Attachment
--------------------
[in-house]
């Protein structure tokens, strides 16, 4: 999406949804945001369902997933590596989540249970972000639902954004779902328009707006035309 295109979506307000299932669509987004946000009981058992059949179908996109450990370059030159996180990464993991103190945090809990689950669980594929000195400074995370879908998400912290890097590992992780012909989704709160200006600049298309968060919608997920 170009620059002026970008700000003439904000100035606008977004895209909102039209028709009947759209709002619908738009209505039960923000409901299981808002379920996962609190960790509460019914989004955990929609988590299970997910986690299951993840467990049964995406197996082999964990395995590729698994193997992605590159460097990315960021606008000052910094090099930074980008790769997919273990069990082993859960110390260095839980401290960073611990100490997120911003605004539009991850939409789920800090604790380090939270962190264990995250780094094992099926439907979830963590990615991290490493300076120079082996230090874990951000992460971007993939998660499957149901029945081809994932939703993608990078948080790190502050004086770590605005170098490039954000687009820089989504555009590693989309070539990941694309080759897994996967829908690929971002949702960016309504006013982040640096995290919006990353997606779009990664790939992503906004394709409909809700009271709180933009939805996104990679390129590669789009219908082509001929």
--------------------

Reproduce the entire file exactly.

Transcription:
[in-house]
């Protein structure tokens, strides 16, 4: 999406949804945001369902997933590596989540249970972000639902954004779902328009707006035309 295109979506307000299932669509987004946000009981058992059949179908996109450990370059030159996180990464993991103190945090809990689950669980594929000195400074995370879908998400912290890097590992992780012909989704709160200006600049298309968060919608997920 170009620059002026970008700000003439904000100035606008977004895209909102039209028709009947759209709002619908738009209505039960923000409901299981808002379920996962609190960790509460019914989004955990929609988590299970997910986690299951993840467990049964995406197996082999964990395995590729698994193997992605590159460097990315960021606008000052910094090099930074980008790769997919273990069990082993859960110390260095839980401290960073611990100490997120911003605004539009991850939409789920800090604790380090939270962190264990995250780094094992099926439907979830963590990615991290490493300076120079082996230090874990951000992460971007993939998660499957149901029945081809994932939703993608990078948080790190502050004086770590605005170098490039954000687009820089989504555009590693989309070539990941694309080759897994996967829908690929971002949702960016309504006013982040640096995290919006990353997606779009990664790939992503906004394709409909809700009271709180933009939805996104990679390129590669789009219908082509001929």